adjective Also Cau·cas·ic [kaw-kas-ik, -kaz-] /kɔˈkæs ɪk, -ˈkæz-/.
Origin of Caucasian
When anthropologists first started studying race, white supremacy was popularly accepted. Blumenbach was, at least, a bit more progressive than his contemporaries, in that he believed that all men belonged to the same species, even if he considered the Caucasian race—his own race—to be the original type and the “most handsome and becoming” of all five races ( Caucasian, Mongolian, Ethiopian, Malayan, and American ) in his now outdated classification.
The language of race is undeniably a sensitive issue. Words that were once perfectly acceptable become dated and offensive. In his book The Rise and Fall of the Caucasian Race, Bruce David Baum notes: “[T]he notion of a Caucasian race has gone in and out of vogue…in popular usage since it was invented in the late eighteenth century.” In a 2008 speech Hillary Clinton used the term “Caucasian”; however, the writers of the 2010 U.S. Census form opted to use the term “White” over “Caucasian” in the question about race. For most Americans, the terms are interchangeable.
— The Caucasian Chalk Circle: A 1944 modernist play by German playwright Bertolt Brecht.
— Caucasian Review of International Affairs: An academic journal dealing with the Caucasus region, published quarterly.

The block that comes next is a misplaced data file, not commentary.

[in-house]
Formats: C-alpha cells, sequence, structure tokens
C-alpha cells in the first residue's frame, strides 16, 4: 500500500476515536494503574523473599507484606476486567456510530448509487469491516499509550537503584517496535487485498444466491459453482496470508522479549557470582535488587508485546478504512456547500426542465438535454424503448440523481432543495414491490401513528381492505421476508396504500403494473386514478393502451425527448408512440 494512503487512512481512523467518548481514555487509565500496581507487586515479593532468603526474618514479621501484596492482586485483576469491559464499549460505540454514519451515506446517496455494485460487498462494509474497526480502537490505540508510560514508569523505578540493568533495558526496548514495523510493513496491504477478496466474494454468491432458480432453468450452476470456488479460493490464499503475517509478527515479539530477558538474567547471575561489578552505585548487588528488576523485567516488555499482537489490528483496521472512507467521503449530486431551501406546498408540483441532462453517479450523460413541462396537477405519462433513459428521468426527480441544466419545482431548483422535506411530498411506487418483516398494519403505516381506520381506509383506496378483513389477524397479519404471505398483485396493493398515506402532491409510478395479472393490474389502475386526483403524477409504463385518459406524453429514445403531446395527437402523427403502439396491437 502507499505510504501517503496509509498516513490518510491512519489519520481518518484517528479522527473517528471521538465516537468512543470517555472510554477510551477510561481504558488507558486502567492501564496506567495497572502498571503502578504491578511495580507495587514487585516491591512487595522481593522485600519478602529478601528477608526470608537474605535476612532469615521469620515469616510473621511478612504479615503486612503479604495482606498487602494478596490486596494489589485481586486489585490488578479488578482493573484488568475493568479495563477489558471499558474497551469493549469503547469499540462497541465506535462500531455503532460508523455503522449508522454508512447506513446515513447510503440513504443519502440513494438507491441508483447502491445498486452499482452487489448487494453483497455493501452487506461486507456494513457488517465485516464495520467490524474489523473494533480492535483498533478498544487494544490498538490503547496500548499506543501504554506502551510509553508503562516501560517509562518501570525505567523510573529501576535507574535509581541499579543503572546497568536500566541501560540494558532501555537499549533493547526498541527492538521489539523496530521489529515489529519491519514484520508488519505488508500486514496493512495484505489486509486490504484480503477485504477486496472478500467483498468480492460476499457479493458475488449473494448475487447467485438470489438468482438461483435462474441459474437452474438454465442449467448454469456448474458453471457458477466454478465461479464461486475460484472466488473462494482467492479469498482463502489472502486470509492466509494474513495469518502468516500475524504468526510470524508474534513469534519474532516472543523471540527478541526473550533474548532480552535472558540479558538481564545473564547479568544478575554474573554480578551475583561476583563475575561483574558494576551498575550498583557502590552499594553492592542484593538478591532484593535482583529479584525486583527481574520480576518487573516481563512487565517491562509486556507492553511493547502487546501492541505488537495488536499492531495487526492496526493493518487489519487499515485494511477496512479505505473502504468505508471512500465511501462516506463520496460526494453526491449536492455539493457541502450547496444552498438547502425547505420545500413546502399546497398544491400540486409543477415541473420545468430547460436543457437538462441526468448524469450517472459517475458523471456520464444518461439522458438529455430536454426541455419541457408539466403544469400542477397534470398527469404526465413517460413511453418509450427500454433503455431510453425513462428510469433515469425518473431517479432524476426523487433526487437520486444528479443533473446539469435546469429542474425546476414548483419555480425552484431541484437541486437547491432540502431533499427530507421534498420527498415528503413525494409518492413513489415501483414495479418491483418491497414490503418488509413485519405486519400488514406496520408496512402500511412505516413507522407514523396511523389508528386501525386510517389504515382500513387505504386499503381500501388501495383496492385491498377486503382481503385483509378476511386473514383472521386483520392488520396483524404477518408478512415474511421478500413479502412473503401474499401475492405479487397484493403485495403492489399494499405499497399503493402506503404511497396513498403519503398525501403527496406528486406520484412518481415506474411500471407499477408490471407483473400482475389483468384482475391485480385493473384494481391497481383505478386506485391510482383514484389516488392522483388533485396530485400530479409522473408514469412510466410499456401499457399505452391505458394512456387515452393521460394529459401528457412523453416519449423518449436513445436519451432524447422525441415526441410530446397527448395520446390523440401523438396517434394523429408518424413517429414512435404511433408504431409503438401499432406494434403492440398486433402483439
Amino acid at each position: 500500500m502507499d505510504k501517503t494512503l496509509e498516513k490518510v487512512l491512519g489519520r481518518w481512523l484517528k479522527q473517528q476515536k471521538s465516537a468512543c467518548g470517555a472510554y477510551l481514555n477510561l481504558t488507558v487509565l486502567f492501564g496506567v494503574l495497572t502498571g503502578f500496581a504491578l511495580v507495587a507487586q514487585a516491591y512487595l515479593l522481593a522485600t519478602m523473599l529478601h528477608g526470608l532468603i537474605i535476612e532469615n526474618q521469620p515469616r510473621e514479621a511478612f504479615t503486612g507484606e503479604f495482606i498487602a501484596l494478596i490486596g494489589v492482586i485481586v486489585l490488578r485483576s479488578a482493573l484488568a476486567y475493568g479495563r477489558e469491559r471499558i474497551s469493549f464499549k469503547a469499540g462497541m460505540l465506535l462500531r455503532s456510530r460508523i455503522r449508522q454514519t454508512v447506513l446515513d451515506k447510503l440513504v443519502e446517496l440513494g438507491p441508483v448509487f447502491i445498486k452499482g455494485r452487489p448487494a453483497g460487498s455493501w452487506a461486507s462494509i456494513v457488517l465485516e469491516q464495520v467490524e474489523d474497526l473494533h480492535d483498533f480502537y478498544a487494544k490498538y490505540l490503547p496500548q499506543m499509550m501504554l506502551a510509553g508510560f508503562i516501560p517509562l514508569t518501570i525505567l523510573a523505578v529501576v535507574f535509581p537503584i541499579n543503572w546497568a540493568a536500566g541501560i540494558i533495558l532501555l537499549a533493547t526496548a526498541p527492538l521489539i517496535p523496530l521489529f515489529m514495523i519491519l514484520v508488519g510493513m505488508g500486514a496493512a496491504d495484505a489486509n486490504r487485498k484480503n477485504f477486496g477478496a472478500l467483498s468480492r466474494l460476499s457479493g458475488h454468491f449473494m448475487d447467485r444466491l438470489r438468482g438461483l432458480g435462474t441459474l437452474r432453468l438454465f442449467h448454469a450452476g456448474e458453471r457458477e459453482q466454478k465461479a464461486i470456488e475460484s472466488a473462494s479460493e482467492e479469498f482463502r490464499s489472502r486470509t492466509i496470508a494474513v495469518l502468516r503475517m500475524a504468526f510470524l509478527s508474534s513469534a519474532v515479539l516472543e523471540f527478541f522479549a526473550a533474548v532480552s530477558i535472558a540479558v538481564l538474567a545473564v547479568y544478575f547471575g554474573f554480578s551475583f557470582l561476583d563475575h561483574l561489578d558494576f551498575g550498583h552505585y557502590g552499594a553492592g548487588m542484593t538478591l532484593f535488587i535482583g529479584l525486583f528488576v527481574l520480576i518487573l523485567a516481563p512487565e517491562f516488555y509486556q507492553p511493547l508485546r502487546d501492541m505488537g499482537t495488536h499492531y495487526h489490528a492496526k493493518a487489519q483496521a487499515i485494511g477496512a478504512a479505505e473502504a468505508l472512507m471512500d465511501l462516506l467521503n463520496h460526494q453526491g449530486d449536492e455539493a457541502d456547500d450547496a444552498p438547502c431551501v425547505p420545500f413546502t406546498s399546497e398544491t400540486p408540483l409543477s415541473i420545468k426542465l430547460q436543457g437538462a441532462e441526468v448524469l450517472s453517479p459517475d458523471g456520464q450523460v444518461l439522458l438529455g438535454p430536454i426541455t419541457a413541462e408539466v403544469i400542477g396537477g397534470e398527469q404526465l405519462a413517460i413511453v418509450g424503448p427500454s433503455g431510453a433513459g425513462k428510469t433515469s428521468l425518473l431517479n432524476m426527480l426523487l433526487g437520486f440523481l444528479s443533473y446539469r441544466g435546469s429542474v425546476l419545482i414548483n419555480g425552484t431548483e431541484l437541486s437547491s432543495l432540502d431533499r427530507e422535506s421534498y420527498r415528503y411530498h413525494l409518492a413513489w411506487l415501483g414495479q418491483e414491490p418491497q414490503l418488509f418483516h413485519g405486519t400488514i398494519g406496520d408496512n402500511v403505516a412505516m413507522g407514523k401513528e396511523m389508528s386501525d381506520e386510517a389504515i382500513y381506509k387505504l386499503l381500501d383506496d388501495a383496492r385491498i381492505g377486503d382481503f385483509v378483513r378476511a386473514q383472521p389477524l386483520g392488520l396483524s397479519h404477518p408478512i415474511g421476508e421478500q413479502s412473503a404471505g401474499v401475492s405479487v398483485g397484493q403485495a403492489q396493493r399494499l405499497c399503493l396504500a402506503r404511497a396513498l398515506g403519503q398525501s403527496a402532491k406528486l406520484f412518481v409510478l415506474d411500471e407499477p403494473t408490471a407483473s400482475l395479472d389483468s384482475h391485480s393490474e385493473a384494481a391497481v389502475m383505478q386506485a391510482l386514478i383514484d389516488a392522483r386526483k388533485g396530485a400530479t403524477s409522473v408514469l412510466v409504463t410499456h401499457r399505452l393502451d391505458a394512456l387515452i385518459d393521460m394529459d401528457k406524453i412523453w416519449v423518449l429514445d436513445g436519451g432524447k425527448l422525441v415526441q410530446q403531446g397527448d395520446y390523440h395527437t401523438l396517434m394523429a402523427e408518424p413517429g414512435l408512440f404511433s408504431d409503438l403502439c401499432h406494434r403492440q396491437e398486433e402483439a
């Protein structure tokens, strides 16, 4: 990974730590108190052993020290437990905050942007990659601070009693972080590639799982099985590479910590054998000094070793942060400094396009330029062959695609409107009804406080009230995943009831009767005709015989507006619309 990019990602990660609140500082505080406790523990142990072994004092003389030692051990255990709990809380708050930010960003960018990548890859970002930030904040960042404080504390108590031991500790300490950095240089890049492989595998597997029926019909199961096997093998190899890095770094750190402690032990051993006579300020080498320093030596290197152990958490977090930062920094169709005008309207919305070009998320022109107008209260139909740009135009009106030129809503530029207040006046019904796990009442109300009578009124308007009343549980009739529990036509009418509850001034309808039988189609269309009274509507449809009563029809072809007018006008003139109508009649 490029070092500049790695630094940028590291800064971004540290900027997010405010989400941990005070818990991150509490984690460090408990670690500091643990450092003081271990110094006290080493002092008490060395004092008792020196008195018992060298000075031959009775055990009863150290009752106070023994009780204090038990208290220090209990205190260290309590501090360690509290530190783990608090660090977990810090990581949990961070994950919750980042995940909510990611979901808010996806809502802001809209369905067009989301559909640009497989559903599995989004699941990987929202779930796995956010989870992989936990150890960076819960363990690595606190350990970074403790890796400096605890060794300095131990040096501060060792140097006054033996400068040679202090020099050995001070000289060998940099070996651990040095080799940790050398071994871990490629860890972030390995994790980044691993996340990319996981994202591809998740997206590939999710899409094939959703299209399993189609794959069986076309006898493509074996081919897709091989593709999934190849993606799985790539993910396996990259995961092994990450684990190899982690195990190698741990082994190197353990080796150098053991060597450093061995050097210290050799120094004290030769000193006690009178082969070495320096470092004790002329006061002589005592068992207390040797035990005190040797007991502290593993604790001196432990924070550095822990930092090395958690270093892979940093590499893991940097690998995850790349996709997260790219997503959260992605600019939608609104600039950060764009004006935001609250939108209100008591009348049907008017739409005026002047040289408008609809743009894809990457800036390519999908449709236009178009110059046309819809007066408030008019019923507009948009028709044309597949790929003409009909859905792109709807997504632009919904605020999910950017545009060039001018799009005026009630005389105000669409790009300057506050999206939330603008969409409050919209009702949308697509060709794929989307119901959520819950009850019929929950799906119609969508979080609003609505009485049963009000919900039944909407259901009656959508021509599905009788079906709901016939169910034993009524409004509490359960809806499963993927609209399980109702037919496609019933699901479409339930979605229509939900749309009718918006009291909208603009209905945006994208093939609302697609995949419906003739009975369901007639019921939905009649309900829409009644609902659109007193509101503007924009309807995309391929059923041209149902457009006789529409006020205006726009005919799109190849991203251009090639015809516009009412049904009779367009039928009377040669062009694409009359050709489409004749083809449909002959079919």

—Caucasian Ovcharka: A breed of dogs, also called the Caucasian Shepherd.
- "[T]he status of Caucasian…as a scientifically credible racial category…is arguably no better than that of an Aryan race."-Bruce David Baum The rise and fall of the Caucasian race: a political history of racial identity (2006)
- "Eighteen million of you, from all walks of life—women and men, young and old, Latino and Asian, African-American and Caucasian, rich, poor, and middle-class, gay and straight, you have stood with me."-Hillary Clinton, in a speech announcing suspension of presidential campaign and Obama support American Rhetoric (delivered June 7, 2008)
- "The Caucasian mountains have not as yet attracted the attention of geologists in a degree corresponding to their real importance in the history of the formation of the earth's crust."-V. Dingelstedt The Igneous Rocks of the Caucasus Scottish Geographical Magazine, Volume 12 (1896)
Examples from the Web for caucasic
Asia is mainly peopled by races belonging to two great ethnographic types, the Caucasic or fair type, and the Mongolic or yellow.
It was a language more like the unclassified Caucasic language groups than any others that now exist.The Outline of History: Being a Plain History of Life and Mankind|Herbert George Wells
Beyond the mainland and Ceylon no Caucasic peoples of Aryan speech are known to have ranged in neolithic or prehistoric times.
Undoubtedly the term "Caucasic" cannot be defended on ethnical grounds.
Certainly this Caucasic division consists apparently of the most heterogeneous elements, more so than perhaps any other.
1807, from Caucasus Mountains, between the Black and Caspian seas; applied to the "white" race 1795 (in German) by German anthropologist Johann Blumenbach, because its supposed ancestral homeland lay there; since abandoned as a historical/anthropological term. (See Aryan).